Ruth and I just returned from Moravian University Christmas Vespers. It was a lovely and inspiring service.
Thursday at dinner it dawned on us that neither one had gone anywhere that day. I can’t remember a day when that happened. It’s probably been decades. It meant that we were able to plow through some work that required sustained focus, but I was getting cabin fever. So I had lunch with Jim Femister on Friday.
Office work takes up so much time! I miss Kristy, who was such a big help in our office. The big time-consumer last week was the Reformed Lectionary. The good news is that I’m almost finished, but the bad news is that when a project is sufficiently large, even being close to the end means a lot more hours of work. If you are interested in this project, proceed to the next paragraph…
The church has used a lectionary from the beginning. The synagogues had prescribed weekly readings, and the church adopted this practice. It is healthy to read a passage from the Old Testament, from the Epistles, and from the Gospels each week. The concept of a lectionary is to tie these together in a common theme, suggested by the church calendar. Great idea, but hard to implement. Over the years as saints days proliferated, the calendar became cluttered and the reformers thought the calendar was too full to be helpful. If every day is “special,” none is. Some reformers wanted to scrap the church calendar altogether and read scripture sequentially, but others wanted to simplify it. The concept arose of “Evangelical Feast Days” — the five pivotal events of our salvation (Jesus’ birth, death, resurrection, ascension, and giving the Holy Spirit). Current practice among most evangelicals is to read only one scripture: the text the preacher bases his sermon on.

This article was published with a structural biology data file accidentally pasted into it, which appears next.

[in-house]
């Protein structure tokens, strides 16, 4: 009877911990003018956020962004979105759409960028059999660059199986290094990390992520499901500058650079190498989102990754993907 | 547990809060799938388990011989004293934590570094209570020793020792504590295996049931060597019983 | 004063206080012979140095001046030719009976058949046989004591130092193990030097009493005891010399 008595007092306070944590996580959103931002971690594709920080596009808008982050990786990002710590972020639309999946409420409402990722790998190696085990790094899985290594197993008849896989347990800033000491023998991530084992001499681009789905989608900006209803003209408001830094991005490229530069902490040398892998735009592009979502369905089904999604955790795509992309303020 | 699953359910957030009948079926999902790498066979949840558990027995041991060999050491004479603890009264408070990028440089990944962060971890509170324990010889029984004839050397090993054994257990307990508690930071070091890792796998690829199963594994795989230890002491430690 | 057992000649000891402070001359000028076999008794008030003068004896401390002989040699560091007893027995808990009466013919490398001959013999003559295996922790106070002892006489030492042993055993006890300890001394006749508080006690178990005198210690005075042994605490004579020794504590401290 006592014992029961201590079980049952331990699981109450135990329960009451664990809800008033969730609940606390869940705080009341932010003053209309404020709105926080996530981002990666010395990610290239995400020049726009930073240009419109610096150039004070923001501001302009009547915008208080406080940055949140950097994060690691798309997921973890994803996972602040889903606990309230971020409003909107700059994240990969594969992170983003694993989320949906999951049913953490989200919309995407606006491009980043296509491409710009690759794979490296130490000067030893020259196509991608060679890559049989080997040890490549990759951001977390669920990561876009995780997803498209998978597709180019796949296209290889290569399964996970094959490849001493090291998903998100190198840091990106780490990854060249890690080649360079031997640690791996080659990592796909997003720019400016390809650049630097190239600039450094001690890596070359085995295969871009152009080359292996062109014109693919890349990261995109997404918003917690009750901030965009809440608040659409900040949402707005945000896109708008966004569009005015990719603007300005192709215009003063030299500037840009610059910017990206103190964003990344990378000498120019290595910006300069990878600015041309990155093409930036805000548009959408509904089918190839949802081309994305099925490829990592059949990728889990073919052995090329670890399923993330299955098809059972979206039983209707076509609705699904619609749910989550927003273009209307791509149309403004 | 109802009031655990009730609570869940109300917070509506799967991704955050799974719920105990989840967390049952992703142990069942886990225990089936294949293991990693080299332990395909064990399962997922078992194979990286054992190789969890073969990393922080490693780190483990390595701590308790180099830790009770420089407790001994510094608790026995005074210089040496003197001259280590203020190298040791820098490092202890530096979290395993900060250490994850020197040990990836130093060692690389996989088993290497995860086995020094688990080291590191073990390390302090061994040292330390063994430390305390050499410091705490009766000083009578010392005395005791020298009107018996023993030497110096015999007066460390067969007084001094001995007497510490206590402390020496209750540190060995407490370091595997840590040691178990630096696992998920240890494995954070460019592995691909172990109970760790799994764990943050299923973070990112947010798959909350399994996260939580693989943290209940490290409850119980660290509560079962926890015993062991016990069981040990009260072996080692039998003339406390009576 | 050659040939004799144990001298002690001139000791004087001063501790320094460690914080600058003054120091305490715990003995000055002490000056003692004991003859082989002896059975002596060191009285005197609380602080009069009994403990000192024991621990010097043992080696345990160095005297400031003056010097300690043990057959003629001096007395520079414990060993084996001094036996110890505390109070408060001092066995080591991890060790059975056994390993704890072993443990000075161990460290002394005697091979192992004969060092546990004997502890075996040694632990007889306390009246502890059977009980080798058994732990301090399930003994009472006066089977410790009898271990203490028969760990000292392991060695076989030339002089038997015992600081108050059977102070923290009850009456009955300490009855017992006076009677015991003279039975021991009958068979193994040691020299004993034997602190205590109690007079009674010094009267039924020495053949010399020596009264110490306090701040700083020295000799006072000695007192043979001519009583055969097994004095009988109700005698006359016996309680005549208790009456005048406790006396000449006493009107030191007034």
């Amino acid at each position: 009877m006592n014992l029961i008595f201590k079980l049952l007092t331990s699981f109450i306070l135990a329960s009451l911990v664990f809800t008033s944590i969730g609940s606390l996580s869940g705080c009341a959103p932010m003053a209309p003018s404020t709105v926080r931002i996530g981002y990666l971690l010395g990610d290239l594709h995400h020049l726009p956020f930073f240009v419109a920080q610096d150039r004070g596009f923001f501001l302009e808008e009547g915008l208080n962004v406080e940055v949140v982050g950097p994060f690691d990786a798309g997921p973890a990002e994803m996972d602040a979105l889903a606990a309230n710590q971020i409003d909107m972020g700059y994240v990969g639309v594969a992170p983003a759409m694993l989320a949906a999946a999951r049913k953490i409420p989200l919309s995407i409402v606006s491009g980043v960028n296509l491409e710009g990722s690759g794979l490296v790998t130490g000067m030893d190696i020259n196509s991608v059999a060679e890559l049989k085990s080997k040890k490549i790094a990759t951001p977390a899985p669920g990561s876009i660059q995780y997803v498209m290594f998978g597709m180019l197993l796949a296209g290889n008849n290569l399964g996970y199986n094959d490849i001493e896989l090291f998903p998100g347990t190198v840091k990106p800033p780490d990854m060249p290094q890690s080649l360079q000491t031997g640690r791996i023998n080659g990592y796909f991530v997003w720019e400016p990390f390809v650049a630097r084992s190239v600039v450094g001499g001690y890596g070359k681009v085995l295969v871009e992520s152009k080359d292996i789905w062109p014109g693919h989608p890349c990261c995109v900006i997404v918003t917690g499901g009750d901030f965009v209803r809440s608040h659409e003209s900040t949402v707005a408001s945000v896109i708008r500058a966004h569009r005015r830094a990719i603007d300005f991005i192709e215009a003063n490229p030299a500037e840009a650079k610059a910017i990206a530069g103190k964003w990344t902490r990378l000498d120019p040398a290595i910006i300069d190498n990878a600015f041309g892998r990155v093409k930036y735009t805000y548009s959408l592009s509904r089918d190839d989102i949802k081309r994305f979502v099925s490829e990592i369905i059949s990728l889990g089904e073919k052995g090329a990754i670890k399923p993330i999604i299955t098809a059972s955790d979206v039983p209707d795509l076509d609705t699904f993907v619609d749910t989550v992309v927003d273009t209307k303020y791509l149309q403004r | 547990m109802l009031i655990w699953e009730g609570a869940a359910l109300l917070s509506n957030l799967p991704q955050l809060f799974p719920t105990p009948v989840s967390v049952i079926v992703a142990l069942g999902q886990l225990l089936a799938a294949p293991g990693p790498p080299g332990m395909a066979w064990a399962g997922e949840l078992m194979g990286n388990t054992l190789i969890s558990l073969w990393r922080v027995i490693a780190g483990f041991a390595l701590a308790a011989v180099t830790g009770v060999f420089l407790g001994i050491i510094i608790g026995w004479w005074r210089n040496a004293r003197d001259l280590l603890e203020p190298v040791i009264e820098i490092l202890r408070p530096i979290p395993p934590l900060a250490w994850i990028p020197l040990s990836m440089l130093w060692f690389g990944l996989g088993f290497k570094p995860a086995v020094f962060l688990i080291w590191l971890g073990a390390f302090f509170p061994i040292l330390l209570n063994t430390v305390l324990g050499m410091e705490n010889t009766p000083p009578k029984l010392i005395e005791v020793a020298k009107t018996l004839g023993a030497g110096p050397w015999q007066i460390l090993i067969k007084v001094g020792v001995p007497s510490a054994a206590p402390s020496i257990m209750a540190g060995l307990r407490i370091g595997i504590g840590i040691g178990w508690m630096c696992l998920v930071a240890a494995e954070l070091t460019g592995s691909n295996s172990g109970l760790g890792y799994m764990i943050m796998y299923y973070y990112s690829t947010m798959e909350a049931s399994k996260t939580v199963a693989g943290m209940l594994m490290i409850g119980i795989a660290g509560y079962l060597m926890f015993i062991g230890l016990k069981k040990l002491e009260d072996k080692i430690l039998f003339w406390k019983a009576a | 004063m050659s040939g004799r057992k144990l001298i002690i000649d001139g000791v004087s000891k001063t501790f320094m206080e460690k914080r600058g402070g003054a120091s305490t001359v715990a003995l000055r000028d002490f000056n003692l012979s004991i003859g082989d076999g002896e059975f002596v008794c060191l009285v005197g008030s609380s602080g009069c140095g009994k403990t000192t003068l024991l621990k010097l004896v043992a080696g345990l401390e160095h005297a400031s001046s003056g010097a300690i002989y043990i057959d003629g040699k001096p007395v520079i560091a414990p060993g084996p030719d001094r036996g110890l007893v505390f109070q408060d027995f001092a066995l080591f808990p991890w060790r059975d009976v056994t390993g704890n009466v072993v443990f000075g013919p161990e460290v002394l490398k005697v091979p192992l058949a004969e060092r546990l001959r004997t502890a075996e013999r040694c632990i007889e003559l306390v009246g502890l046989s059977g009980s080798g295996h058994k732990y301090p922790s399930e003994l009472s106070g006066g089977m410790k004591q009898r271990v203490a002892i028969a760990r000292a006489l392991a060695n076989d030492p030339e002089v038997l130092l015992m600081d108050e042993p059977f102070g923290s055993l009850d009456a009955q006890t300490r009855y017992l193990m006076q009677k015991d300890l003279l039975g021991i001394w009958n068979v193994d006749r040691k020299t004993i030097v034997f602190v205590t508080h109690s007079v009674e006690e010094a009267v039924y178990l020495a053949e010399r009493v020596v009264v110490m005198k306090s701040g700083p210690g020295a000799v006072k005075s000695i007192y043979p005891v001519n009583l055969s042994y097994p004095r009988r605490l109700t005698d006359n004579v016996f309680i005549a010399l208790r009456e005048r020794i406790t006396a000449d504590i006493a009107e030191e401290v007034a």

Here’s what I did. I went through every book of the Bible and broke it into passages suitable for reading in one service (about 15 verses). Then I selected passages suitable for the Five Evangelical Feast Days, plus Epiphany and Palm Sunday. Then I arranged the scriptures to be read sequentially the rest of the year. I am intent on this being sensible and easy to use. It is those last two points which make this so time-consuming!
This week will feature more work at home.